DHS Secretary: Amnesty Background Checks Wouldn’t Catch Terrorists

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Proponents of amnesty often claim that it would make the country safer by bringing illegal aliens “out of the shadows” and helping law enforcement apprehend “the bad guys.”

But this week, Jeh Johnson, Secretary of the Department of Homeland Security, grudgingly acknowledged that background checks conducted on those pursuing some form of amnesty wouldn’t identify known criminals and potential terrorists.

During a hearing on “Worldwide Threats to the Homeland,” Rep. Lou Barletta (R-Pa.) questioned whether background checks conducted, as a component of any amnesty program, would effectively identify public safety or national security threats.

Barletta noted the 9/11 Commission found that as many as 15 of the 19 hijackers behind the September 11th attacks violated existing immigration laws and could have been stopped.

Using the example of Mahmud Abouhalima, the terrorist convicted in the 1993 bombing of the World Trade Center, Barletta pressed Johnson on the issue. In 1986, Abouhalima was given amnesty as an agricultural worker despite working as a taxi driver in New York City.

Barletta: “Do you believe that Mahmud Abouhalima would have come forward for a criminal background check in 1993?”

Johnson: “Most criminals do not subject themselves to criminal background checks. I agree with that.”

While we know that terrorists took advantage of weaknesses in the U.S. immigration system in the 1993 World Trade Center bombing, the attacks of 9/11 and the Boston Marathon bombing, recommendations from the 9/11 Commissionas well as FAIR—to enforce existing immigration laws have yet to be followed.

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10 Comments

  1. avatar

    I am glad that someone in Congress is actually doing the job that they are paid by the taxpayers to do, and are looking out for the best interests of the citizens of this country.

  2. avatar

    It’s my understanding that there’s a difference between mere background checks and the SECURITY checks done on legal immigrants. The former consist mainly of CRIMINAL background checks in THIS country, and even then are complicated by the fact that many illegal aliens commit fraud and identity theft. How are you ever going to know who you’re really checking up on. Security checks, on the other hand, involve not only criminal background checks on would-be immigrants in every country they’ve lived in, but also check into ties to terrorism in those countries. Fact is, though, that this administration is not even doing background checks on most applicants for DACA, preferring instead to go “lean and lite” in order to process half a million applicants in a short period.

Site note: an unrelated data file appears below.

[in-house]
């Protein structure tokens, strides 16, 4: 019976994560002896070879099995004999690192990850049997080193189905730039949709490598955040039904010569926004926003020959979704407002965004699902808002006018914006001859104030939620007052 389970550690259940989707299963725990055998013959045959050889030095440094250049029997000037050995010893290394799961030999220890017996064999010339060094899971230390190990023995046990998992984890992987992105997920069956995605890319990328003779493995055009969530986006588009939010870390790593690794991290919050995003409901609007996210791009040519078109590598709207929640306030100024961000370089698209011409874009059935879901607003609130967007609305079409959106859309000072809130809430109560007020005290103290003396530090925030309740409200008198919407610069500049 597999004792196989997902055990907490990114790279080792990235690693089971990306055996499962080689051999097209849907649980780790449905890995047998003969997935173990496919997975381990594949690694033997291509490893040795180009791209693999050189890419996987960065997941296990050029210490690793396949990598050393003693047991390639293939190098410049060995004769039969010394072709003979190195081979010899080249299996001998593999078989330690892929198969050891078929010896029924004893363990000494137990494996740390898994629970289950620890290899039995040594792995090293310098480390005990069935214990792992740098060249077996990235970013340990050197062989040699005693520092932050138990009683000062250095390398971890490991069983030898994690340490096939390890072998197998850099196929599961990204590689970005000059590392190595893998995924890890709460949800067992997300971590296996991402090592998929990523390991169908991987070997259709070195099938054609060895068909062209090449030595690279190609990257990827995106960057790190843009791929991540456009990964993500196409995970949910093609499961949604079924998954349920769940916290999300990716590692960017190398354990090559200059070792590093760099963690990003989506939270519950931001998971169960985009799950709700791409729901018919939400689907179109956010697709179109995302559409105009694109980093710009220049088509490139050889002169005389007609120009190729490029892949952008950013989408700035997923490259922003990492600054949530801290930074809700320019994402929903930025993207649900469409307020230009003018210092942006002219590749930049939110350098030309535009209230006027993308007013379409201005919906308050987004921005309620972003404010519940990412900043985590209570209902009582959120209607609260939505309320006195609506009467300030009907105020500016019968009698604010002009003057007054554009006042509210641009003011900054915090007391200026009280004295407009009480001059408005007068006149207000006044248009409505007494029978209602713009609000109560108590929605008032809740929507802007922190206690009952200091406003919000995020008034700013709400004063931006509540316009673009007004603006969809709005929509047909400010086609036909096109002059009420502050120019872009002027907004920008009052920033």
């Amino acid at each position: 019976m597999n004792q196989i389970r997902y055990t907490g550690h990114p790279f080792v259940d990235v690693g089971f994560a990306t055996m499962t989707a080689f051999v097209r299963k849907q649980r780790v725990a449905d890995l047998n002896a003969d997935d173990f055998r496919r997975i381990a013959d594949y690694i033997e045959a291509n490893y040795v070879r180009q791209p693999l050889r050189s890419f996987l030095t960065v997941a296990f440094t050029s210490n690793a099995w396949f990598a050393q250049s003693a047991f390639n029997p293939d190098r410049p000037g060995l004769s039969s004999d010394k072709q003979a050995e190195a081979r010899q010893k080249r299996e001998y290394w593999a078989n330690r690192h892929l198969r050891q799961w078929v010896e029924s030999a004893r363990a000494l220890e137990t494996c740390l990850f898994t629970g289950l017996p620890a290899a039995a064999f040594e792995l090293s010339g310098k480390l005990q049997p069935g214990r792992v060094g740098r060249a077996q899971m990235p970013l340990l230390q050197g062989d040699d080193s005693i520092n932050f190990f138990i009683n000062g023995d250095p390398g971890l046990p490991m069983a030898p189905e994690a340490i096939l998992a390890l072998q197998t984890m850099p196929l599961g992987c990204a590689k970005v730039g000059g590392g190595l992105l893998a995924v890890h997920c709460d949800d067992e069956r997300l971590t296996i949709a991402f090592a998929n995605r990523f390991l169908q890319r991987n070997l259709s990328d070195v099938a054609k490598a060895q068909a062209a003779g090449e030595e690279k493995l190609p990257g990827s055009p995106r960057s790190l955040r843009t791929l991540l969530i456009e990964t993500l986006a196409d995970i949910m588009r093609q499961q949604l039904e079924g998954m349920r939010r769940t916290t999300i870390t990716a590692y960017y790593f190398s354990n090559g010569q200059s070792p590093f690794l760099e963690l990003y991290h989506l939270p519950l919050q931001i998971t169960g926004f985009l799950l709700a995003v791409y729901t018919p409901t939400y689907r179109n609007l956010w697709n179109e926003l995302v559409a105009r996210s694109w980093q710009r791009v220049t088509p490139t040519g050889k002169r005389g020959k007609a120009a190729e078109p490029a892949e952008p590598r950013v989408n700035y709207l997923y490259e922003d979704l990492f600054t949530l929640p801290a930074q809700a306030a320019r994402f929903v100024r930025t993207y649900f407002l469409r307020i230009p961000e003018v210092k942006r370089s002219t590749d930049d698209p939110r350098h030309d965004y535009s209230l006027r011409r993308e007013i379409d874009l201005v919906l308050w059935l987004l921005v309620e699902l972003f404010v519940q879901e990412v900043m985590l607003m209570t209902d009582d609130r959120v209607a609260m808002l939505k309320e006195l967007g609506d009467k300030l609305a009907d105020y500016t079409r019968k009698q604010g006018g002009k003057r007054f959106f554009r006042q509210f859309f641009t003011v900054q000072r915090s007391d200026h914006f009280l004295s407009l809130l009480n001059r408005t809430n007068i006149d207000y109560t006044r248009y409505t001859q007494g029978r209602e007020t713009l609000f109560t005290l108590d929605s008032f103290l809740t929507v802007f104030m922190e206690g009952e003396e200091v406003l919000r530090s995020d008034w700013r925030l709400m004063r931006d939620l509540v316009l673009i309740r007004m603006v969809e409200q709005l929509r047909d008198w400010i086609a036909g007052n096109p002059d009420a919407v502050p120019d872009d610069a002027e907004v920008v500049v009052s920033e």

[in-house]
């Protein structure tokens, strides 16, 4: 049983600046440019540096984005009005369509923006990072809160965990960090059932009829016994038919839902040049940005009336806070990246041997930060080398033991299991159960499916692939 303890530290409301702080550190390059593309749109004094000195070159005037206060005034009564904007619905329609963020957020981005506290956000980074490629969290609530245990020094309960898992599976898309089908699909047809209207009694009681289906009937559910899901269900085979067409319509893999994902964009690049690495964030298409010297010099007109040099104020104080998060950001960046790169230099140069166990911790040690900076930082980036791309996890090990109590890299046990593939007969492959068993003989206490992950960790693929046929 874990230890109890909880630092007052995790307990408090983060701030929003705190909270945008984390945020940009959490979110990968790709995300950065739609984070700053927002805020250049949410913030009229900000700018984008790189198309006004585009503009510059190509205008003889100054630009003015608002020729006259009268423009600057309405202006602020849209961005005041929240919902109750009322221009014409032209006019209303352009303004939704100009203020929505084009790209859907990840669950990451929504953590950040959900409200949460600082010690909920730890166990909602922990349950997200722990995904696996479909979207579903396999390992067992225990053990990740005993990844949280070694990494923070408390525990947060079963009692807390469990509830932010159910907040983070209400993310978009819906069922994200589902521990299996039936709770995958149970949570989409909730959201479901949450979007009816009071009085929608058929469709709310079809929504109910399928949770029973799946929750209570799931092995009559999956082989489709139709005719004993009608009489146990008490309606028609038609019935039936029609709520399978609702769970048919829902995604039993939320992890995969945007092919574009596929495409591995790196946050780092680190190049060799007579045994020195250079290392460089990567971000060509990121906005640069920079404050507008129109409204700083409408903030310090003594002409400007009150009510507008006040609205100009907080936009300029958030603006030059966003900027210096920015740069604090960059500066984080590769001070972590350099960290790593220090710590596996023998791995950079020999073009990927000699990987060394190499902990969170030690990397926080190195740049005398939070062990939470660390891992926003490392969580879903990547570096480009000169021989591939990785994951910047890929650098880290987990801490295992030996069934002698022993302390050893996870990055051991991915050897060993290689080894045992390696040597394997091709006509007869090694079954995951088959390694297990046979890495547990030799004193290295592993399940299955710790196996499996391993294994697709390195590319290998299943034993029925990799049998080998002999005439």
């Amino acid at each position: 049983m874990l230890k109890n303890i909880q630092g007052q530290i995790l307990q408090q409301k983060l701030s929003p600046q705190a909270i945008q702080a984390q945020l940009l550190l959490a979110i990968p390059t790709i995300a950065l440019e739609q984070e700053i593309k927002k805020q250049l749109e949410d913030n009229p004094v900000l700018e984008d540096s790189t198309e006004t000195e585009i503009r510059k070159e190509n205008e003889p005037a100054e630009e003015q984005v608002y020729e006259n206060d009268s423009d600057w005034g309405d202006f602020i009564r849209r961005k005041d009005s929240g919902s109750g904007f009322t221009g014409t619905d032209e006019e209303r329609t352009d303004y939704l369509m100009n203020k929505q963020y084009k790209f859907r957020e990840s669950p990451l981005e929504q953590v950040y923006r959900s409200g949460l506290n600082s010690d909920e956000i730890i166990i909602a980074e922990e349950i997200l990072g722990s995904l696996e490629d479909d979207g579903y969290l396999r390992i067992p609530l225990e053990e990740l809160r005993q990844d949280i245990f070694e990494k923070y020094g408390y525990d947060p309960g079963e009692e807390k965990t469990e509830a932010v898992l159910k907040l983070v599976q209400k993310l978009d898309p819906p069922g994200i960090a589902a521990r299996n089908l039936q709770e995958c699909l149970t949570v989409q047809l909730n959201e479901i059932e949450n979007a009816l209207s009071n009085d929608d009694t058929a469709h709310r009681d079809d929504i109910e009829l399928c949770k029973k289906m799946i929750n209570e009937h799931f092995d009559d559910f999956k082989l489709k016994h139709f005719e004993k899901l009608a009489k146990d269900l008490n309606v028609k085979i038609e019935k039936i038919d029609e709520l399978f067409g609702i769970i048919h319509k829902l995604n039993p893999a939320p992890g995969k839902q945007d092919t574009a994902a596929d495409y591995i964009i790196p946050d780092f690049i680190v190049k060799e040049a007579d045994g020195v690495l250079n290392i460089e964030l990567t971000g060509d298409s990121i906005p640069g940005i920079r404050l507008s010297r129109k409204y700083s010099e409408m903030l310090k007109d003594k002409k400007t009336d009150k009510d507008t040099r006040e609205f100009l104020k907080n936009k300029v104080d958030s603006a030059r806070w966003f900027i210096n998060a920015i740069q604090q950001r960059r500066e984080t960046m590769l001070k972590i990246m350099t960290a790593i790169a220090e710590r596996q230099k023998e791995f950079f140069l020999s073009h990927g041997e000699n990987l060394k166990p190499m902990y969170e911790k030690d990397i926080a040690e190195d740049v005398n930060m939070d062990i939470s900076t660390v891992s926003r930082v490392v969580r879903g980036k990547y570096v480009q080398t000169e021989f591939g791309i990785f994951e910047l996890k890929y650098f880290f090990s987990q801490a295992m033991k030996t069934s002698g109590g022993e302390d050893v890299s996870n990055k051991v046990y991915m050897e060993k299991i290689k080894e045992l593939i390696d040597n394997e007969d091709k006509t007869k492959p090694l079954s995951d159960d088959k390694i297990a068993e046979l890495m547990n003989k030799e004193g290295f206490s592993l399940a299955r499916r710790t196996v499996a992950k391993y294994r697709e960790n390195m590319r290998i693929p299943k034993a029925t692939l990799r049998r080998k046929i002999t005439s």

• avatar

      There was a study done after the 1986 amnesty, financed by the Ford Foundation, that found that at least half, probably more, of the applications were fraudulent. A lot of them involved those who claimed to have worked in agricultural jobs in California. Many were approved in spite of the fact that they were clearly lying. Some people said strawberries grew on trees.

  3. avatar

    Oh, the shadows part: my neighbor said that he plans to stay silent if an immigrant supervisor hires people from his/her own country. He (the neighbor) needs to keep food on his table and a roof over his head.

  4. avatar

    “Out of the shadows” is a ridiculous phrase re illegal immigrants. I’ll tell you who’s in the shadows – Americans. A neighbor was looking for a job, and I cautiously mentioned that many employers prefer immigrants, as they may work harder to get a toehold in the U.S., and they’re not likely to speak up about potential health/safety issues. He nodded, adding, “Not only that, but when immigrants become supervisors, they tend to hire people from their own countries. Anyone who complains is labeled a racist and harassed in ways that are almost impossible to prove until he/she quits.”

  5. avatar

    Yeah, that’s always the phony excuse: “Reform” will let us know who’s here. Right, all those drug cartel members and gang bangers are going to flock to register with the government.

      • avatar

        You missed my point. As usual. That’s the usual argument from people who support “reform”. They say it will let us know who’s here. In fact, Johnson himself made that argument but then he was forced to admit that criminals won’t come forward.

        • avatar

          The Only Immigration Reform We Need

          Is go back to being a sovereign nation again with real immigration laws, instead of this lawless open border organised crime we’re immersed in, apparently running things, that also has CLEARLY demonstrated they could care less about America’s security.